More than I realized. I read now about the history of blacks and segregation. There were black people, or you know Negros then or – even worse – the N word. But, you know, they fit in. Of course because of the fact that it was a southern city, they kind of fit into the structure. And when you grew up with that, you didn’t know any different. There weren’t any black professors at Georgia Tech. So I didn’t grow up with that class of black people either. Or we didn’t have maids or anybody who did anything for us. Like I said, when I read some of the things now about what was going on, I say to myself “That’s when I was there.” And I really didn’t know that. I didn’t know that was going on. But you know, you’re young, and you don’t pay attention, only pay attention to your little circle of things that you do.
KC:
Where there any black students at Georgia Tech?
DS:
No. Blacks were admitted after women. The year after I graduated, which was ’61, they were admitted in the fall of ’61. So there are black students there now. Men and women. But no, there were no black students when I was there. That really didn’t register either. I don’t know. I suppose I should’ve thought there should have been some there. But, like I said, when you’re raised in that whole atmosphere, you take that as normal. You don’t know. Like I said, I never even thought about it. Like why aren’t there any black students here?
KC:
How long did you work at Oak Ridge?
DS:
It was less than a year. Oak Ridge is more than the atomic bomb. Especially by the time I got there, which would have been 1960. I worked in the summer then I was hired afterwards. But there was a lot of stuff going on, growing crystals was one of them. My uncle, my mother’s brother, was one of the financial administrators of the Manhattan Project. So he was kind of who got me the interview for the summer job that I took. And I stayed with them when I was up there in the summer. I lived with them. So that was how I got into it. You had to have security clearance and everything. And I had all that. My father had security clearance too for some work he had done at Georgia Tech for the war and engineering stuff and everything.
KC:
Did your uncle ever talk about his work?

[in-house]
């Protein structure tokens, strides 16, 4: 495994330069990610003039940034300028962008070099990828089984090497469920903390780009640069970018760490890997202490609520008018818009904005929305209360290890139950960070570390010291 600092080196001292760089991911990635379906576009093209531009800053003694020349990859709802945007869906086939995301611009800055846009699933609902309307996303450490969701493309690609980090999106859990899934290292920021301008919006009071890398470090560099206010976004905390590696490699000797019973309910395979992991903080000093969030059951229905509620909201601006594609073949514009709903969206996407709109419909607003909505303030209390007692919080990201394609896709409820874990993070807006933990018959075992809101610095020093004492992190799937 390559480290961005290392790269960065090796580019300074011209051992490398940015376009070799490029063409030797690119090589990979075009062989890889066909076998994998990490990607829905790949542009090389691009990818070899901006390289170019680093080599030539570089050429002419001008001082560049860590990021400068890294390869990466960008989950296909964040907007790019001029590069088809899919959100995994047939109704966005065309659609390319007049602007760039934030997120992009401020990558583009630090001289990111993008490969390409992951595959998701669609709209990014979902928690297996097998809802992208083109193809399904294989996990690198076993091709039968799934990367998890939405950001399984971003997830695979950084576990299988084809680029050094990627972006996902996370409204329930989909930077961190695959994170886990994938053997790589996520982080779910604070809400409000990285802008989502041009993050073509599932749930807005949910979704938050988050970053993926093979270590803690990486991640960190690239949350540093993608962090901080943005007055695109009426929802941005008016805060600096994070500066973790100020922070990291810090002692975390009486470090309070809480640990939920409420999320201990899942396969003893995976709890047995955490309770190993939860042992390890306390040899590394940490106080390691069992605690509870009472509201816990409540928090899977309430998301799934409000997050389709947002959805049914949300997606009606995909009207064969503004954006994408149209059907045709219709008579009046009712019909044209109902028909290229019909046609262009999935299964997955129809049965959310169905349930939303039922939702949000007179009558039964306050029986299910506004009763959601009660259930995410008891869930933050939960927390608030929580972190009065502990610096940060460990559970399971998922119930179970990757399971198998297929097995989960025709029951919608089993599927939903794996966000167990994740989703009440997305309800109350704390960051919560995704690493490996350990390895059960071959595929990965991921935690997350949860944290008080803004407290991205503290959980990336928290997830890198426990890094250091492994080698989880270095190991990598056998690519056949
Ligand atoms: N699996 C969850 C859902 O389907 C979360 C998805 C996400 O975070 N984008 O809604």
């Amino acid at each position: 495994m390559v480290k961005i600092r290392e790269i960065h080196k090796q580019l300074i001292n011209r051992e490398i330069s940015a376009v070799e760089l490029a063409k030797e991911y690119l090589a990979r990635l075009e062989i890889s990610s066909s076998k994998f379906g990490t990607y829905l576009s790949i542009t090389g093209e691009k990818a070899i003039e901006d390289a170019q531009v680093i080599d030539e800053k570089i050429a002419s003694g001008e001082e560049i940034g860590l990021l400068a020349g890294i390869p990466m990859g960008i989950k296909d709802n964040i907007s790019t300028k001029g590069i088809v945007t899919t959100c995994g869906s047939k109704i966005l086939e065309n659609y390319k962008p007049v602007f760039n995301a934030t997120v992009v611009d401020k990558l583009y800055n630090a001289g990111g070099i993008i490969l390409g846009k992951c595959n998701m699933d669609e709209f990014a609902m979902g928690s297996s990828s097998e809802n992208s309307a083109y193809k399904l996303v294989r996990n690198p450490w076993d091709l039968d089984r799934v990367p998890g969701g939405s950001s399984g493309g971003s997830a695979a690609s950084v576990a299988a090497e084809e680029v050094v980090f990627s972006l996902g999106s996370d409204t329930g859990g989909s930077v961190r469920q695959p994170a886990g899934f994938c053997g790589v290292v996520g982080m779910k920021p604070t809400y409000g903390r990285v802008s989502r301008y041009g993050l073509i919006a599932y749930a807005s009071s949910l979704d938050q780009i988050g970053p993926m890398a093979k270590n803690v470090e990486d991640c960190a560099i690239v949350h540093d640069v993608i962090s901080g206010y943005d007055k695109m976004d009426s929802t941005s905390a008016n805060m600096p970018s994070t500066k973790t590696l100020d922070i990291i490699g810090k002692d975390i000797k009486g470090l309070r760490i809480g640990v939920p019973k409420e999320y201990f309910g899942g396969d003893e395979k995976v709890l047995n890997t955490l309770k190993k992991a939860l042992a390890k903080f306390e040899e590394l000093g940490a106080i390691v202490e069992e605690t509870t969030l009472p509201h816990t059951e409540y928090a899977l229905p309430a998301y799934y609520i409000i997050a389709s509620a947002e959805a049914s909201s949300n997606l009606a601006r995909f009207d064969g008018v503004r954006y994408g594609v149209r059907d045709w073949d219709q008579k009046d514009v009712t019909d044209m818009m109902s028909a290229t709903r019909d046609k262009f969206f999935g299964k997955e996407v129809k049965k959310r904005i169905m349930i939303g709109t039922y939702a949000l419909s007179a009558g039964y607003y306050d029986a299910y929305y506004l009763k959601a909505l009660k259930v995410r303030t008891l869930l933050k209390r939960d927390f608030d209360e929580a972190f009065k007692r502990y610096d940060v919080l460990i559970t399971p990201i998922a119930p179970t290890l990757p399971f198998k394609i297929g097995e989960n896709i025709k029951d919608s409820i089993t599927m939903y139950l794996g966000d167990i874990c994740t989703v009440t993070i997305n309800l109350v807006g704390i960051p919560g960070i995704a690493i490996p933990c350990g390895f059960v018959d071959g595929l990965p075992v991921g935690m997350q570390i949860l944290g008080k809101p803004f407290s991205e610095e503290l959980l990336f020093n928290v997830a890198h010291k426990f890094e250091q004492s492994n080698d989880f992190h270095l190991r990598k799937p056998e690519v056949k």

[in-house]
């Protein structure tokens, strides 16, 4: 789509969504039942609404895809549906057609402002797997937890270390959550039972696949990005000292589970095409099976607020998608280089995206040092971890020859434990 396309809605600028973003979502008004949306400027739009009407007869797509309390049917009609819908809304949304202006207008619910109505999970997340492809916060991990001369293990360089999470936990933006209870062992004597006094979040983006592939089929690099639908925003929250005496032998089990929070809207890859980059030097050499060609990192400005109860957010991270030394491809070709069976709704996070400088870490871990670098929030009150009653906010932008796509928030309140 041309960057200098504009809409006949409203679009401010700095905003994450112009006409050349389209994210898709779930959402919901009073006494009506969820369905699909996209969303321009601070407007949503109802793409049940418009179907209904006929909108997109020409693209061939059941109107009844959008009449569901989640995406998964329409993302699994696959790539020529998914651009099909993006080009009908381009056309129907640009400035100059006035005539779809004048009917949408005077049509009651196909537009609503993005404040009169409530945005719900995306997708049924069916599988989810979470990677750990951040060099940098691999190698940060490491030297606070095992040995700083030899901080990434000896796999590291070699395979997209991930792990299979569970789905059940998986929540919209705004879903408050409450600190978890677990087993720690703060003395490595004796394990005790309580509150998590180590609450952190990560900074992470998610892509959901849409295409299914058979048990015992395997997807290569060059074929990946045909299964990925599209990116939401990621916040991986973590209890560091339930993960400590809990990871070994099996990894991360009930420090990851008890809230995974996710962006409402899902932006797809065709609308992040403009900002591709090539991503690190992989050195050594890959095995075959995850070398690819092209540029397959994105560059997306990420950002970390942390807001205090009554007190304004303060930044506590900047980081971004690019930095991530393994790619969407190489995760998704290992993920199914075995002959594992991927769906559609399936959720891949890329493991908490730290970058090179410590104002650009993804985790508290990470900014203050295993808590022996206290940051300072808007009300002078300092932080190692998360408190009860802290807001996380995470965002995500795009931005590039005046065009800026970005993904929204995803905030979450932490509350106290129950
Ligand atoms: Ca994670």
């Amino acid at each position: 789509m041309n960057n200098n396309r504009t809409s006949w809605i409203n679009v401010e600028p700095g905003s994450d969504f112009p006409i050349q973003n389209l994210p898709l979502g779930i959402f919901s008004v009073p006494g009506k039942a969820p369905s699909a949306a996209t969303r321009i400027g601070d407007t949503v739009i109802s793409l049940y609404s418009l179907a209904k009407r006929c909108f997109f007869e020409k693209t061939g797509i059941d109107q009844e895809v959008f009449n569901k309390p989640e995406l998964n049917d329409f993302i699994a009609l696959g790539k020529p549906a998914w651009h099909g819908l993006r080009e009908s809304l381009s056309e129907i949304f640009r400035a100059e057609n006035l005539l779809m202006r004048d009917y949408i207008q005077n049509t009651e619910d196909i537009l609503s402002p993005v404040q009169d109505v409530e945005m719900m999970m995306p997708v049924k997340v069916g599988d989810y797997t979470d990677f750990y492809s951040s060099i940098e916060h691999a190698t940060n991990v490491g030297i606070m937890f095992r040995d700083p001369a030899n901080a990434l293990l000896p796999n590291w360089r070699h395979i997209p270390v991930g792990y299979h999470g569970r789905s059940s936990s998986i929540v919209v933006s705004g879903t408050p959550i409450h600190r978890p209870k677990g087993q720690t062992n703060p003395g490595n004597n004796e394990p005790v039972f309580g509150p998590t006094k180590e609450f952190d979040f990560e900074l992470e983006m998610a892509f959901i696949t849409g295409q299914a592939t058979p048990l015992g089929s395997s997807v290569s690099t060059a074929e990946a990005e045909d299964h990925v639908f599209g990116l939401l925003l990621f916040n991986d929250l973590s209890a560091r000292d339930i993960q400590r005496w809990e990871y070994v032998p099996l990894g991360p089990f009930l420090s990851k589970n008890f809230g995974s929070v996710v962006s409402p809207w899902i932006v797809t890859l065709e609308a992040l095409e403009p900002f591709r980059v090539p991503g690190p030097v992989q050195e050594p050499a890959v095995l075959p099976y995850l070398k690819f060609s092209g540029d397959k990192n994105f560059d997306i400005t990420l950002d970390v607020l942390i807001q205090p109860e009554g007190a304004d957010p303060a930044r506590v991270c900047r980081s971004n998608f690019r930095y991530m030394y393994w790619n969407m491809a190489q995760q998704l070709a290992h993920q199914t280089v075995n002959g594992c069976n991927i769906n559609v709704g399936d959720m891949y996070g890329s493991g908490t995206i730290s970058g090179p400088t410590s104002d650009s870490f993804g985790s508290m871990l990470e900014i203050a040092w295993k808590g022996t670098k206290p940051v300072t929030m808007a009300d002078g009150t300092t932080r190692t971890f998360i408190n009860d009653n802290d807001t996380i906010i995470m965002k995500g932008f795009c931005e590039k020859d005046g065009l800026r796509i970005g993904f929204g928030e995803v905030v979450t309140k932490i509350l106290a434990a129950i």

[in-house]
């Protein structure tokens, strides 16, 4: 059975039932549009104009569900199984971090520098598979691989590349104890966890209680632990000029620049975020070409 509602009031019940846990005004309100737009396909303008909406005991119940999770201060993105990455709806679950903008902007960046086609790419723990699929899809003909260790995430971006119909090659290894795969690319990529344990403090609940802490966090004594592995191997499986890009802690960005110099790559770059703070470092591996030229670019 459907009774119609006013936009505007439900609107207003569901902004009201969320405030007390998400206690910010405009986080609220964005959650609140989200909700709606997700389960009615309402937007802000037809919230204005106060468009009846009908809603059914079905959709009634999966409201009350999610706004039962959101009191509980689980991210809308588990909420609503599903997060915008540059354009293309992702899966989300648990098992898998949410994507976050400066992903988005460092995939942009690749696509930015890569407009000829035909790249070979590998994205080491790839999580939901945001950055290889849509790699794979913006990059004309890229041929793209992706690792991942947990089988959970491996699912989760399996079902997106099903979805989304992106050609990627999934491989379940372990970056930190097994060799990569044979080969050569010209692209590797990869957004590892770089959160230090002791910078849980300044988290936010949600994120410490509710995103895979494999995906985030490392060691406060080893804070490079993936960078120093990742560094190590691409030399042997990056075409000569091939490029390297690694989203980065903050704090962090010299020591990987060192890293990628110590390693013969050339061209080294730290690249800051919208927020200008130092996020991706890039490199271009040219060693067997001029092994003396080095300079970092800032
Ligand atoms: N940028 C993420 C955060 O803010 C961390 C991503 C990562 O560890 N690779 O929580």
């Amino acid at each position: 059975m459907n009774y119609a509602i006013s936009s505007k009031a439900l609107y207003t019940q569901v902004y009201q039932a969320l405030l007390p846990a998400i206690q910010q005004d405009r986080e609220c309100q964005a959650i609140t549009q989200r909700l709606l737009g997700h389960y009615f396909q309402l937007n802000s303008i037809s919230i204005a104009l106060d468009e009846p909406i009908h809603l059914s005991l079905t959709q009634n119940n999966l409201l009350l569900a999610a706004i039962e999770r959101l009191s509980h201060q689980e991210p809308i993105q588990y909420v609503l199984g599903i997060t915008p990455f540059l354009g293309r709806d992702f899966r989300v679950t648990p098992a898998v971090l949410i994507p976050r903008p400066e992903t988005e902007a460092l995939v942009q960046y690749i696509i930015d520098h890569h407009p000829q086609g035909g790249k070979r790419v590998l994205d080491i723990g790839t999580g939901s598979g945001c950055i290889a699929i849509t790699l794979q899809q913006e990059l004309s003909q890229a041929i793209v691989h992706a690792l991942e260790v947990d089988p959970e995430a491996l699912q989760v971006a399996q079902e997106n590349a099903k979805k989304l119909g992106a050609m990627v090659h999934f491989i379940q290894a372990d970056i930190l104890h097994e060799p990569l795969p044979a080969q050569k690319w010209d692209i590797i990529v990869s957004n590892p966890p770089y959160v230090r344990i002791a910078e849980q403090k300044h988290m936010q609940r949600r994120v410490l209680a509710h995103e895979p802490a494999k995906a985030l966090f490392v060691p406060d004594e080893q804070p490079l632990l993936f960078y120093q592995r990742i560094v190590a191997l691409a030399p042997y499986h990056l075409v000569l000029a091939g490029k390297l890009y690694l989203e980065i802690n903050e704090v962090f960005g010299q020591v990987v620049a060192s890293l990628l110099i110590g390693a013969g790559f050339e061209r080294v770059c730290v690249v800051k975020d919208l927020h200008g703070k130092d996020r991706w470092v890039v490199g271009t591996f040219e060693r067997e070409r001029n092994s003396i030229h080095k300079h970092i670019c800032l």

DS:
No, not much. No, no. About the Manhattan Project, no. That was still pretty soon after that had happened. Well, 10, 15 years. But he had not been in Chicago where the base was but in Oak Ridge where the reactors were. And he actually died of bone cancer, which they figured he got from the radiation, but back then they didn’t know how bad radiation could be. But that was after I had been there. I was already up here.
KC:
Did you enjoy working there?
DS:
I enjoyed the work. I guess another reason I’m here instead of Atlanta is that I’m a small town person. I like the small town atmosphere. And of course that was a huge organization at the time. And that was one of the reasons why I wasn’t interested in working at GE either because it’s just too big. I didn’t like big. I like small. The work was fine. The people were good, but there again, no – other than some of the lab technicians making snide comments – I never had anything from my boss or any people that was ever harassment or putting me down or anything. So I didn’t have that experience there either.
KC:
What were some of those snide comments, if you don’t mind me asking?
DS:
Well, any comment that a man would make about a woman. About your looks or… and I was fairly young and good-looking [laughter]. So, you know, you always got comments. They were no different than any other comments you get from walking down the street, especially in a big city like Atlanta. Whereas the higher up people never did that – my boss or any of the other administrators in the program that he was in. I never had anything like that. Every now and then you’d get whistles and catcalls and snide remarks.
KC:
Did it ever make you feel uncomfortable?
DS:
No, no.
KC:
Did you ever tell them off?
DS:
No. Just ignore them. Just walk by. Walk on by.
KC:
You were in a higher position than them…
DS:
Well, yeah, because I was an engineer working in one of the research programs, and they were like, if you had one of the little – when we did the growing of the crystals, there used to be a little metal autoclave. And you’d put sand in it or quartz or whatever, and then you’d take it down and they’d have to seal it up. And then they would put it in the high temperature oven. It would simulate high temperatures like when the Earth was being created and all those minerals were being created. And so you’d have to take it down and give it to them. And have them re-do it. So those were the people that I came in contact with every now and then.